Being a regular reviewer of restaurants has many privileges, but a combination of coincidence and premeditation has seen me visit three different Hawksmoor locations across London in the last two months. Regardless of venue (Air Street, Seven Dials and Spitalfields, in reverse chronological order), the formula has been not only remarkably consistent but also hugely successful. Put simply, this is about good meat in a highly convivial atmosphere.
The doors of Wild Honey have been open for 11 years during which time I have been a regular visitor. A recent lunchtime return visit to the venue reminded me just how good this place is and why it continues to pull in the crowds. Put simply, what Wild Honey does is offer impressively good comfort food in a lovely venue, albeit at Mayfair prices.
The Frescobaldi’s have a long and glorious history, stretching back over 700 years. Throughout wars, changes in government and more, the family has continued to thrive, growing food and making wine in Tuscany. Their first restaurant offering opened in London in 2014. That it has survived 4 years is an achievement…
Any restaurant that adorns its windows and website with the caption ‘#gyozadreams’ risks setting itself up for disappointment. The bar is set high, with an implied suggestion that the chef has the temerity to be able not only to interpret, but also to fulfil, my dreams. The message is also a somewhat misleading one: the gyoza served at Titu did fortuitously live up to their billing, but the restaurant is about much more than this - overall Titu shows how good modern Japanese cooking can be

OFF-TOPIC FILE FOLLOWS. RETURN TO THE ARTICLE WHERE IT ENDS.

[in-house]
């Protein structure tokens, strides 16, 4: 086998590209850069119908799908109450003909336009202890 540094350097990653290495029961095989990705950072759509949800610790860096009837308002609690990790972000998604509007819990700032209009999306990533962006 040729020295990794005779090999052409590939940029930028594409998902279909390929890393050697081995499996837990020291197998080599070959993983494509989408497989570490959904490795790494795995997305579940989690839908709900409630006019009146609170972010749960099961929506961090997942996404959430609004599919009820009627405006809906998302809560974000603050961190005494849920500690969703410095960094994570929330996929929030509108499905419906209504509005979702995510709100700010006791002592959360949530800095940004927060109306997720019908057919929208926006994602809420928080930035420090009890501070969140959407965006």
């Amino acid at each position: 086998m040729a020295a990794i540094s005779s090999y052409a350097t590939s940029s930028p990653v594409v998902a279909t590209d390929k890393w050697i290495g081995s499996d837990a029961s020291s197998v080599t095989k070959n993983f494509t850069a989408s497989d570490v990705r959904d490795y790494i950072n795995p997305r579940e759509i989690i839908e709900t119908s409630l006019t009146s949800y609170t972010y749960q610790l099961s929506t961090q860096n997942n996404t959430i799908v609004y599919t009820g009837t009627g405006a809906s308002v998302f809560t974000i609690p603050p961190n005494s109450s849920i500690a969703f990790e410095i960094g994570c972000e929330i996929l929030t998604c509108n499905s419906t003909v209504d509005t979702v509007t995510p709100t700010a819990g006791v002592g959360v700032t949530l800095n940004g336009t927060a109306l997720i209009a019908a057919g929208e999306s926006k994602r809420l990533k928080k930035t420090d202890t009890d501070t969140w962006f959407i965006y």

It seemed only fitting that even as a non-American I should at least mark the 242nd anniversary of US Independence by sampling a range of wines from one of the country’s most exciting winemakers. Although the occasion was enjoyed on British soil, the location was still auspicious, since CUT hosts the biggest range of American wines in London. No surprises then that the team at CUT have embraced the mercurial talents of Orin Swift.